Bits from a documentary on the last reigning monarch of the Kingdom of Hawaii, and the relatively easy and bloodless conquest of this land ruled by a democratically elected government…Native Hawaiians were grossly out-numbered and the Queen urged non-violence.
The federal government posed a series of questions to Native Hawaiians, with whom it’s seeking to reestablish nation-to-nation status. The answer it received, to all, was a resounding “no.”
This week, the Department of the Interior wrapped up two weeks of public meetings in Hawaii soliciting input from the Native Hawaiian community on setting up a similar structure to the one it has with Native American tribes.
Kale Gumapac was one of the 130 people who signed up to speak in Hilo on the island of Hawaii.
“[On] the questions that you raised for everyone to answer. It’s a trap,” said Gumapac. “But I’m going to answer it anyway. ‘A‘ole [No]. No to everything that you guys are wanting and everything you are wanting to do. Because we can do it ourselves. We have our own government. We have the Queen, Liliuokalani, and the constitution of the Kingdom of Hawaii continues to exist. You need to learn that constitution so that you can know when to ask permission to come into the Kingdom of Hawaii.”
Gumapac and hundreds more showed up to testify at the fifteen public hearings held on the islands of Oahu, Lanai, Molokai, Kauai, Hawaii, and Maui.
Residents delivered passionate accounts of Hawaiian history, U.S. militarism, cultural and environmental degradation, land disputes, and a steady stream of “no’s” to the five questions asked by the Department of Interior.
“The Kingdom of Hawaii was never a tribe,” Francis Moku Malani, Jr. testified at the Hilo hearing last week, “We are a sovereign nation.”
The 1993 Apology Resolution publicly acknowledged and apologized for the United States’ involvement in the illegal overthrow of Queen Liliuokalani and the Kingdom of Hawaii in 1893, admitting that the United States violated Native Hawaiians’ right to self-determination and international law.
In 2000, the Departments of the Interior and Justice jointly issued a recommendation for self-determination for Native Hawaiians. From 2000 to 2010, Senator Daniel Akaka tried unsuccessfully to push what has become known as “The Akaka Bill” for federal recognition through Congress.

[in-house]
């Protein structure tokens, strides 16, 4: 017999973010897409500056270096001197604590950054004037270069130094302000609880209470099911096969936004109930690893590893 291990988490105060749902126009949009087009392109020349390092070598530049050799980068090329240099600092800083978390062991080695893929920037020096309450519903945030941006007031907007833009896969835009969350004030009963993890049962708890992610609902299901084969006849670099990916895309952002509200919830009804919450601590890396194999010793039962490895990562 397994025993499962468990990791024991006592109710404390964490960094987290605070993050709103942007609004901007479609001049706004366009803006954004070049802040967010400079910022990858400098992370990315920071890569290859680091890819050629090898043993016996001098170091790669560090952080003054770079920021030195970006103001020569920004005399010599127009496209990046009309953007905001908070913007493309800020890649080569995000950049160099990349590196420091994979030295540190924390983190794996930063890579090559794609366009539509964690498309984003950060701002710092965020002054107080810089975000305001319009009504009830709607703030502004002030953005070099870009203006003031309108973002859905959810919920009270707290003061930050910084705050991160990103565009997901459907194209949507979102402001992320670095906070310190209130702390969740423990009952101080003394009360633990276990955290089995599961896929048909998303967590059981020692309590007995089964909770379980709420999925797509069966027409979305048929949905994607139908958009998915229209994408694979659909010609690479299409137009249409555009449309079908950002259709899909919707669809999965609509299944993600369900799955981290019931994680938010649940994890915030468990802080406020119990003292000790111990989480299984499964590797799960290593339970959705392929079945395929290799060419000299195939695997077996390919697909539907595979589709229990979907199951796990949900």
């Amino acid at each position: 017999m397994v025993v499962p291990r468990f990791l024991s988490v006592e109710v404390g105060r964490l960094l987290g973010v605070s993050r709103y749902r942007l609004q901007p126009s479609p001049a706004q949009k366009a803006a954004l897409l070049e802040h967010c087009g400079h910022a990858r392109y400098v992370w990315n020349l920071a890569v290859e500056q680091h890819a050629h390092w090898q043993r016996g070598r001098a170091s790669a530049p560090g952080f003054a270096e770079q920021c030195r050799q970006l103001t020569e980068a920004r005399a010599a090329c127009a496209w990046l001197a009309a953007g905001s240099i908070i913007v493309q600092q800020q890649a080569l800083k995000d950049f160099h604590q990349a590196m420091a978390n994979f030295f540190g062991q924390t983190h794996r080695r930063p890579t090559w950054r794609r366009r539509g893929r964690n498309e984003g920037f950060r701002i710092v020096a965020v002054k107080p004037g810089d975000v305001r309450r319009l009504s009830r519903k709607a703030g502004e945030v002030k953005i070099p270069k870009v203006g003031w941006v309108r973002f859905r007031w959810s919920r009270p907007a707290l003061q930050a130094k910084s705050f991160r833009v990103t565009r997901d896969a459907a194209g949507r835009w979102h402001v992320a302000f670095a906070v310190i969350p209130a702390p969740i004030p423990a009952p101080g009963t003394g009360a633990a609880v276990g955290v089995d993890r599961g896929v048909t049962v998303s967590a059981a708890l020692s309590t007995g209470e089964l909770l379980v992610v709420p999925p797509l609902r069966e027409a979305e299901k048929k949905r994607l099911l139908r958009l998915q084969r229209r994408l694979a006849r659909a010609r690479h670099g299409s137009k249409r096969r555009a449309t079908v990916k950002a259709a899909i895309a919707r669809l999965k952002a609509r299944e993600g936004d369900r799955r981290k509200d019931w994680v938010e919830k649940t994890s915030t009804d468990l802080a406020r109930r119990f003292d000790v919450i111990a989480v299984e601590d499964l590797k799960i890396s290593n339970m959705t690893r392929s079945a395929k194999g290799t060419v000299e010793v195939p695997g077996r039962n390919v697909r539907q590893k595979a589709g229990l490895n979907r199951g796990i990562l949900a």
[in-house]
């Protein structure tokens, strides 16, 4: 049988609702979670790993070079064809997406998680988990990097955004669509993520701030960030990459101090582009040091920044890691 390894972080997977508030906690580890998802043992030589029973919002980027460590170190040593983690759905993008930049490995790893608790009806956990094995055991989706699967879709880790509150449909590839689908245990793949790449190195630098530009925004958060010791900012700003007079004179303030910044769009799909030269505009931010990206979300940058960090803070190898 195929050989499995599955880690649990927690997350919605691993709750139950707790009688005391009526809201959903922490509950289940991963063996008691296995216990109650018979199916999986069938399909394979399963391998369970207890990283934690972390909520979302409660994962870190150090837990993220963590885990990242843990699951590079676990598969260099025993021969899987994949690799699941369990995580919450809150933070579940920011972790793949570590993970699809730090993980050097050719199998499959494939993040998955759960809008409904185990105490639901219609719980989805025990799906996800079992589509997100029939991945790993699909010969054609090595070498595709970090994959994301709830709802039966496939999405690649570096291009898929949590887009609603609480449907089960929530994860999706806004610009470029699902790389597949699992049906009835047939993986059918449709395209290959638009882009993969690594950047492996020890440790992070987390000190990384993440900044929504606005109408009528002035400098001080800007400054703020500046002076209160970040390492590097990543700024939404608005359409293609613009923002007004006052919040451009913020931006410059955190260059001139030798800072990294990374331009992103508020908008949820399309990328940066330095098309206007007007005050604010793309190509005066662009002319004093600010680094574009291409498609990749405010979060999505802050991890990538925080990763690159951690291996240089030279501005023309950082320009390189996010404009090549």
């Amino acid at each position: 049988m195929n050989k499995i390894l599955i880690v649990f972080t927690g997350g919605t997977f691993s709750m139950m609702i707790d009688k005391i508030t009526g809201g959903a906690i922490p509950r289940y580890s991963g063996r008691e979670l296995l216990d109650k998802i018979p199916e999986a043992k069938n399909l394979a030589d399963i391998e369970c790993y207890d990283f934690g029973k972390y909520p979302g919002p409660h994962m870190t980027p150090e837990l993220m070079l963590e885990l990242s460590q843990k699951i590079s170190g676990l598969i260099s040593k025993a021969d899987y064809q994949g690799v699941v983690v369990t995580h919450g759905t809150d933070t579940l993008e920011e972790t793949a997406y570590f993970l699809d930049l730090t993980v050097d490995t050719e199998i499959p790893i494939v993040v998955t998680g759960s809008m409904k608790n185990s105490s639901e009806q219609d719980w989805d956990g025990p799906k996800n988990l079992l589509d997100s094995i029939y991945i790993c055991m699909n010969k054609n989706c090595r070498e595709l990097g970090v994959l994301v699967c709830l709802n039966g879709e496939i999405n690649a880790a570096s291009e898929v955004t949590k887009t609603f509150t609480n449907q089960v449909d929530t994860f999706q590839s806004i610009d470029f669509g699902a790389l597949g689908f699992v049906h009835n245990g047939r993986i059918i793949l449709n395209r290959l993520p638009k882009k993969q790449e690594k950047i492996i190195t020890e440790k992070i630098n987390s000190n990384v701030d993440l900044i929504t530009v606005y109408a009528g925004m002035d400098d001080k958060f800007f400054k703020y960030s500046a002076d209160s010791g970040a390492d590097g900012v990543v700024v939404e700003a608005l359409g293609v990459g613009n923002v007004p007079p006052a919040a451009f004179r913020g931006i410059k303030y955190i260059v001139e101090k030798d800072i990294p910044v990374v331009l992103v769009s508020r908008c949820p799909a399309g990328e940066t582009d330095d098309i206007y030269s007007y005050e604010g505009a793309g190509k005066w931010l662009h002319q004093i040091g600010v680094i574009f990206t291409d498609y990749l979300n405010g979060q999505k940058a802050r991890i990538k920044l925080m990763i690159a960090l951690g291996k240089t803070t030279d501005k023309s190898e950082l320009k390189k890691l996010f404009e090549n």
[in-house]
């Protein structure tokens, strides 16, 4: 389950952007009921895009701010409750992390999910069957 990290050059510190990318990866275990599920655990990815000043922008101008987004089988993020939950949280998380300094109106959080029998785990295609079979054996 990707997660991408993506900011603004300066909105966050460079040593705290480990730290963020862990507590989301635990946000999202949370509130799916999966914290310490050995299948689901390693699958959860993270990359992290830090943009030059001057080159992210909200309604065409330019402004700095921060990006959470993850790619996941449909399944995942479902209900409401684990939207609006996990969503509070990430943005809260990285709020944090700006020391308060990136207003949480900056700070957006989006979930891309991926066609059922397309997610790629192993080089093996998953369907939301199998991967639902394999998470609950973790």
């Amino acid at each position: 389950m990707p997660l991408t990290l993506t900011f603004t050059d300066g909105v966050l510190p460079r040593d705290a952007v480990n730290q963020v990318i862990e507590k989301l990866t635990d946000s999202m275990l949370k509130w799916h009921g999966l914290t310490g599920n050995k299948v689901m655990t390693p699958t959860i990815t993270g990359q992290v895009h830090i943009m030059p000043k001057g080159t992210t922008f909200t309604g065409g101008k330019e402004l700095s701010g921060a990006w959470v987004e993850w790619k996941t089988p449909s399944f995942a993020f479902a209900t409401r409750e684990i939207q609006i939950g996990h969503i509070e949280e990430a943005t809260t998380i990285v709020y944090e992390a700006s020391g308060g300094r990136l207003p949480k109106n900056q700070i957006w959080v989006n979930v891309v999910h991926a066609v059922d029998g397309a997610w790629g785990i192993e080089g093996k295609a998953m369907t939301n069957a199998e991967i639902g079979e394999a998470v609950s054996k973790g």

“No to everything that you guys are wanting and everything you are wanting to do. Because we can do it ourselves.”
These public meetings come now as the Secretary of the Interior considers a federal administrative rule to reestablish a government-to-government relationship with the Native Hawaiian community. More than 560 tribes currently hold similar status, with federal considerations on issues ranging from land management to social services.
Mililani Trask, attorney and United Nations expert on indigenous people, said while most Hawaiians wanted federal recognition, the way the government was proceeding was unacceptable.
“I think every Hawaiian would like to see a nation-to-nation relationship, but it can only happen when both nations are given a seat at the table,” Trask said at the Hilo meeting.
“What you propose here is that the nation that overthrew our peoples and apologized for it without making reparations, that that nation would sit at the table and somehow fashion a procedure, hoping that in the future another true nation would somehow emerge. That will never happen.”
Five more public meetings will be held on the mainland U.S. through the beginning of August, and public comment from the Native Hawaiian community and federally recognized Native American tribes will be accepted until August 19.
First published July 11th 2014, 8:45 am
If you miss seeing us out in the community at health, wellness and empowerment events, my blog will always be the place to get a glimpse of what you missed. In this video we are at Alive! Expo 2014 speaking with its founder, Patrycja Siewert-Towns.
A Dancer’s Heart, Inc. invites you to come out and run, walk or dance to help inspire excellence and success in the lives of young women. This is a family friendly event and will provide lots of fun and information for the young and the young at heart!
7:15am – Registration
8:00am – 5K Walk/Run ( Special tribute at start of race)
8:45am – Zumba and Line Dance Session
10:00 am – Awards Presentations
Online/Pre-Registration is open up to 48 hours before race time. Race Day registration is also available; however, the ticket cost will increase to $30 on the day of the race.
Did you know that washing your hands regularly was your 1st defense to disease? Well it’s the truth. Although soap and hot running water are the gold standard for hand washing, using alcohol or other fast drying antibacterials may be doing you more harm than good. Our recommendation is Pure Works Antibacterial Lotion because it kills bacteria longer after application than alcohol based antibacterials.